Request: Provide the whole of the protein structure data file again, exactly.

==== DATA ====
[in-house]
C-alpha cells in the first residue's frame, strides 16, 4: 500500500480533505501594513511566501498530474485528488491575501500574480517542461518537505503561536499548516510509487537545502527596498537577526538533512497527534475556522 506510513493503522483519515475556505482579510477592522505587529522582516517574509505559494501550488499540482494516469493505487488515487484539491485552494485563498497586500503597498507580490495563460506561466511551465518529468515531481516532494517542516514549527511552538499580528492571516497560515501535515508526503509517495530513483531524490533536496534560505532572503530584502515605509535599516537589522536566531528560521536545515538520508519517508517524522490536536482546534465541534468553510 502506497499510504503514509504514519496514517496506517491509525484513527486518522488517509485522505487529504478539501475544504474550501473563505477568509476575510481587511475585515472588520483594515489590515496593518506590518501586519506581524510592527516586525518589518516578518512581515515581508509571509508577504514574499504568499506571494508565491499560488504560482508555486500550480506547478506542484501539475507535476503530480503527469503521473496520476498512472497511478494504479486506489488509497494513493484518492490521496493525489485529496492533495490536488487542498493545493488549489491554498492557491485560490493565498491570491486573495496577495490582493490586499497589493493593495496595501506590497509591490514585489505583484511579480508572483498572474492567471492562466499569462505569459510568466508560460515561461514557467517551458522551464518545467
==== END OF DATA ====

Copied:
[in-house]
C-alpha cells in the first residue's frame, strides 16, 4: 500500500480533505501594513511566501498530474485528488491575501500574480517542461518537505503561536499548516510509487537545502527596498537577526538533512497527534475556522 506510513493503522483519515475556505482579510477592522505587529522582516517574509505559494501550488499540482494516469493505487488515487484539491485552494485563498497586500503597498507580490495563460506561466511551465518529468515531481516532494517542516514549527511552538499580528492571516497560515501535515508526503509517495530513483531524490533536496534560505532572503530584502515605509535599516537589522536566531528560521536545515538520508519517508517524522490536536482546534465541534468553510 502506497499510504503514509504514519496514517496506517491509525484513527486518522488517509485522505487529504478539501475544504474550501473563505477568509476575510481587511475585515472588520483594515489590515496593518506590518501586519506581524510592527516586525518589518516578518512581515515581508509571509508577504514574499504568499506571494508565491499560488504560482508555486500550480506547478506542484501539475507535476503530480503527469503521473496520476498512472497511478494504479486506489488509497494513493484518492490521496493525489485529496492533495490536488487542498493545493488549489491554498492557491485560490493565498491570491486573495496577495490582493490586499497589493493593495496595501506590497509591490514585489505583484511579480508572483498572474492567471492562466499569462505569459510568466508560460515561461514557467517551458522551464518545467